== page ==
Monday, November 30, 2015
Sunday, November 29, 2015
Monday, November 16, 2015
Is it that the joy that comes from other people always risks sadness, because even when love doesn't fail, mortality enters in; is it that there is a place where sadness and joy are not distinct, where all emotion lies together, a sort of ocean into which the tributary streams of distinct emotions go, a faraway deep inside; is it that such sadness is only the side effect of art that describes the depths of our lives, and to see that described in all its potential for loneliness and pain is beautiful? R. Solnit
...when what we were looking for appeared unexpectedly, when two people spoke the same thought in the same words at once. Such moments seem to mean that you have surrendered to the story being told and are following the story line rather than trying to tell it yourself, your puny voice interrupting and arguing with fate, nature, the gods. R. Solnit
Sunday, November 15, 2015
Friday, November 13, 2015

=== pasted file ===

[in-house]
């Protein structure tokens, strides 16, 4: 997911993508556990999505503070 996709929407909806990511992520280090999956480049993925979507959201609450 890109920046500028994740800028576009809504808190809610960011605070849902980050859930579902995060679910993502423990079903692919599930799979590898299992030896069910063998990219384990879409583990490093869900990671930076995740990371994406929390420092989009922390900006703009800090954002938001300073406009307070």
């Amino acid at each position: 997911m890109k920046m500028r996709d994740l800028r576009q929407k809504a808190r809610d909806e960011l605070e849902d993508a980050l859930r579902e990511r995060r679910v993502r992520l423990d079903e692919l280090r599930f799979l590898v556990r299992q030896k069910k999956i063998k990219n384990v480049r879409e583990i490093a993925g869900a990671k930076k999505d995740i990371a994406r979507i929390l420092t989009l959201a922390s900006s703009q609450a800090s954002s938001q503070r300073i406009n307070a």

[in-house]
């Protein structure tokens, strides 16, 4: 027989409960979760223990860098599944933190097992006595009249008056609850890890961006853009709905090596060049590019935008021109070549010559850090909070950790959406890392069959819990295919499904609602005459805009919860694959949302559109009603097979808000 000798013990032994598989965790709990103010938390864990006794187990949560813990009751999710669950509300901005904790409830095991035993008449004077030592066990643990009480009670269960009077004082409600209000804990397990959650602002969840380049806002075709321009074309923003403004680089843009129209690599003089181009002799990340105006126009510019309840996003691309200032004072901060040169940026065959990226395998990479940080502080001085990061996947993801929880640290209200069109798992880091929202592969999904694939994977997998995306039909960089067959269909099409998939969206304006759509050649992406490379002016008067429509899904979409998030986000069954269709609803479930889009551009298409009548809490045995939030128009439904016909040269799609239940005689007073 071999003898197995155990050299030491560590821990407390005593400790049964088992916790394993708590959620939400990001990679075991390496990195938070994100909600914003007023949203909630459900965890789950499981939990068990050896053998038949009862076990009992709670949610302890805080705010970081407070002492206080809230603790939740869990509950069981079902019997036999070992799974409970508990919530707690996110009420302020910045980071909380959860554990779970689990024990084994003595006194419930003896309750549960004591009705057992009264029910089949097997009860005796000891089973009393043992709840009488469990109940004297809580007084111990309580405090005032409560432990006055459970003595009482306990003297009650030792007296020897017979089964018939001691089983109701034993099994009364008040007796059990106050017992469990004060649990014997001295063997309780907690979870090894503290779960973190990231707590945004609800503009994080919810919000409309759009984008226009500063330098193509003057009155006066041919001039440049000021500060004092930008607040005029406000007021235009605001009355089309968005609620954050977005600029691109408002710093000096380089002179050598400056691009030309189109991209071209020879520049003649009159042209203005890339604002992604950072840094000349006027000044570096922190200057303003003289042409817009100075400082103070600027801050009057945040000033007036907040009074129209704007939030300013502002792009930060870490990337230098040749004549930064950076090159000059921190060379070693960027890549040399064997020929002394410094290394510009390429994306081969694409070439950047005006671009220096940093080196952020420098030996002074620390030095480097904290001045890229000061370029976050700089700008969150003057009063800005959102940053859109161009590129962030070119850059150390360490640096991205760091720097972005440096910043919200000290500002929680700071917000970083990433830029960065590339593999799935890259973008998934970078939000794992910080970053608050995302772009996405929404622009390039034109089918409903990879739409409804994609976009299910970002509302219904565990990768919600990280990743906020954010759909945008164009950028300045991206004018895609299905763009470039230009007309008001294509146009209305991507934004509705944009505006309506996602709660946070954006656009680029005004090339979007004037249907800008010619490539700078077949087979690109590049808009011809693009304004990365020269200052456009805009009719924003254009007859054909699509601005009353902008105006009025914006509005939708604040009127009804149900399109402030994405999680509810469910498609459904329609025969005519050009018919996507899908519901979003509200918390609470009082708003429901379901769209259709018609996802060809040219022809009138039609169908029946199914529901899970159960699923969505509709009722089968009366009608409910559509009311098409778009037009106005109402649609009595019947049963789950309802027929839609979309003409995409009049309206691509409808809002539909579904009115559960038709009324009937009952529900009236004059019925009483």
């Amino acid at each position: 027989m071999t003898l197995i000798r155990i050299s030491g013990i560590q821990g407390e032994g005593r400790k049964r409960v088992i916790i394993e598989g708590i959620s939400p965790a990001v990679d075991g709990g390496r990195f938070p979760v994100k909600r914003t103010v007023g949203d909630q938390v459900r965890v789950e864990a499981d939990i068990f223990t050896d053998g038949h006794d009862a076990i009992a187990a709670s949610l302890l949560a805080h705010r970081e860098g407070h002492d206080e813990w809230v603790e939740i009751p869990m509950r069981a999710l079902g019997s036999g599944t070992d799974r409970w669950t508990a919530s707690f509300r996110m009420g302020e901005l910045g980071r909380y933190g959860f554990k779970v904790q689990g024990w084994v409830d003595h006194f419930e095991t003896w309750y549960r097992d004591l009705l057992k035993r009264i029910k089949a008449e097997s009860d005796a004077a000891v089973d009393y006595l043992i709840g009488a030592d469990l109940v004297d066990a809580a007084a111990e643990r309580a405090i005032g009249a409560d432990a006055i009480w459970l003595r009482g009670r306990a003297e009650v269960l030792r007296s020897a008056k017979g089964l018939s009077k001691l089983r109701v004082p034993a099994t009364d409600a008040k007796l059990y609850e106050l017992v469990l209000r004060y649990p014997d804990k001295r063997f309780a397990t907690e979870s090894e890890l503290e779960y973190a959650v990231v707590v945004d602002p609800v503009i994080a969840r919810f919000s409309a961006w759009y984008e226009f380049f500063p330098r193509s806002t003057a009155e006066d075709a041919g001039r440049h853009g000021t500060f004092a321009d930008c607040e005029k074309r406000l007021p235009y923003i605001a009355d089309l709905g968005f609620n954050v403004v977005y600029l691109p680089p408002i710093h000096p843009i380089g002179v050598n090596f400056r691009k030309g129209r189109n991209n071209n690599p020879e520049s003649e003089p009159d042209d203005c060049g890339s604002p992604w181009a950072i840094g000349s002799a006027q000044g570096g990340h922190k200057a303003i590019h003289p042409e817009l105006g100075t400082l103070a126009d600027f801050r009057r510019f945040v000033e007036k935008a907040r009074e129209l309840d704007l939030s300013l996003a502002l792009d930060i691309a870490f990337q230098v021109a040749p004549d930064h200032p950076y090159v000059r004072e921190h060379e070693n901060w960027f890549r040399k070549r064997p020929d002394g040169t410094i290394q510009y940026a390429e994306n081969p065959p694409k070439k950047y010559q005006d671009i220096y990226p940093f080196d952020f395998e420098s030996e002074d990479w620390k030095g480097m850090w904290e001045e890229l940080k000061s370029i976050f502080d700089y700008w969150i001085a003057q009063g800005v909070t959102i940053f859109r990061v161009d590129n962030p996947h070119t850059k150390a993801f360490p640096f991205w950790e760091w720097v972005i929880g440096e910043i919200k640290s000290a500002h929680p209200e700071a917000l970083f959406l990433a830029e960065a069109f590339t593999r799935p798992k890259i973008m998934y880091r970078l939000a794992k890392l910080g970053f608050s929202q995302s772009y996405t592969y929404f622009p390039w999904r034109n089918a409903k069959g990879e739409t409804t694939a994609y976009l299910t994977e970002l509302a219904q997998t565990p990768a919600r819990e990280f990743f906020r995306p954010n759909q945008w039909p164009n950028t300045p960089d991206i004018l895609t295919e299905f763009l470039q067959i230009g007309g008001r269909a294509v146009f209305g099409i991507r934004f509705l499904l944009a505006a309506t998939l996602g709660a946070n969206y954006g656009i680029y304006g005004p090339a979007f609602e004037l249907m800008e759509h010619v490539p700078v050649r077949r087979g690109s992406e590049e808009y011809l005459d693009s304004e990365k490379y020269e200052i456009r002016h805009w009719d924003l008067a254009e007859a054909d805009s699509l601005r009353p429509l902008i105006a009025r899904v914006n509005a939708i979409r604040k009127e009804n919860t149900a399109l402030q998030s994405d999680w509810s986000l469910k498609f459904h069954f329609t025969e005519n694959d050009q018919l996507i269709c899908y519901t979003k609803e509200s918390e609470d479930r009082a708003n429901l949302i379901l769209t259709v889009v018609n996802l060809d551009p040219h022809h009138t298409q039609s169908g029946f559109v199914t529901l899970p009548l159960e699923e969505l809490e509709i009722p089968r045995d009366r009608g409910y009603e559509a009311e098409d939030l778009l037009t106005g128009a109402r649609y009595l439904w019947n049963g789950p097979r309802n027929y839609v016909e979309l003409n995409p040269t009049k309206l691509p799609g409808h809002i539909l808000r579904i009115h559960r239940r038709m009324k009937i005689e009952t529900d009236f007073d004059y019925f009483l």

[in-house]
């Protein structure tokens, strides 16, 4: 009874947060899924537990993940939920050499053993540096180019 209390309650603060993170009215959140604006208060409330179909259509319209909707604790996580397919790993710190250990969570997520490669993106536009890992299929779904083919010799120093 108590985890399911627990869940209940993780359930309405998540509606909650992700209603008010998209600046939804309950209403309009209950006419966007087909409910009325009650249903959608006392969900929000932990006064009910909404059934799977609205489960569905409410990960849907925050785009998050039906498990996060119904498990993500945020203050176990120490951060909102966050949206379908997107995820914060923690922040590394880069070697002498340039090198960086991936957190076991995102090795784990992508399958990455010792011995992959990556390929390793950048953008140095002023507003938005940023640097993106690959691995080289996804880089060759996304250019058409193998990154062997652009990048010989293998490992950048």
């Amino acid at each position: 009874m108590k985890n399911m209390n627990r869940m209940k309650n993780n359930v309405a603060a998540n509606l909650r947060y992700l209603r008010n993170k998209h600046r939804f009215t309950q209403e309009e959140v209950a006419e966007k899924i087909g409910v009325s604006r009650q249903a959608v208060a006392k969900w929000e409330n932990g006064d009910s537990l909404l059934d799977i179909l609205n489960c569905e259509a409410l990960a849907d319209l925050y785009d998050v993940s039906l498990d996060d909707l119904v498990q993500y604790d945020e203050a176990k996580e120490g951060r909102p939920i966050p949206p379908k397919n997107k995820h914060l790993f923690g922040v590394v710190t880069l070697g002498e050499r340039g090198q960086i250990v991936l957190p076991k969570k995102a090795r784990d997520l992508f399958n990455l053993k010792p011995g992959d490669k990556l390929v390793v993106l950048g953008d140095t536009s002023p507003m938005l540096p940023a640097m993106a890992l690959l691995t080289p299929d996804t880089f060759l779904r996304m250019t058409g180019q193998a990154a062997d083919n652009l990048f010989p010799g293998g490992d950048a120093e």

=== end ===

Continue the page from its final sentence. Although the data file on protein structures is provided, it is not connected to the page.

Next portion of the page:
Maybe Persephone thought Hades was the infinitely cool older man who held the knowledge she sought, maybe she loved the darkness, the six months of winter, the sharp taste of pomegranates, the freedom from her mother, maybe she knew that to be truly alive death had to be part of the picture, just as winter must.
Beauty is often spoken of as though it only stirs lust or admiration, but the most beautiful people are so in a way that makes them look like destiny or fate or meaning, the heroes of a remarkable story. Desire for them is in part a desire for a noble destiny, and beauty can seem like a door to meaning as well as to pleasure. And yet such people are often nothing extraordinary except in their effect on others. Exceptional beauty and charm are among those gifts given by the sinister fairy at the christening. They give the bearer considerable sway over others, which can keep them so busy being a sort of siren on the rocks where others shipwreck that they forget that they themselves need to figure out where they are going. Rebecca Solnit, "A Field Guide to Getting Lost"
Monday, November 9, 2015
Sunday, November 8, 2015
Friday, November 6, 2015
The mind too can be imagined as a landscape, but only the minds of sages might resemble the short-grass prairie in which I played with getting lost and vanishing. The rest of us have caverns, glaciers, torrential rivers, heavy fogs, chasms that open up underfoot. Rebecca Solnit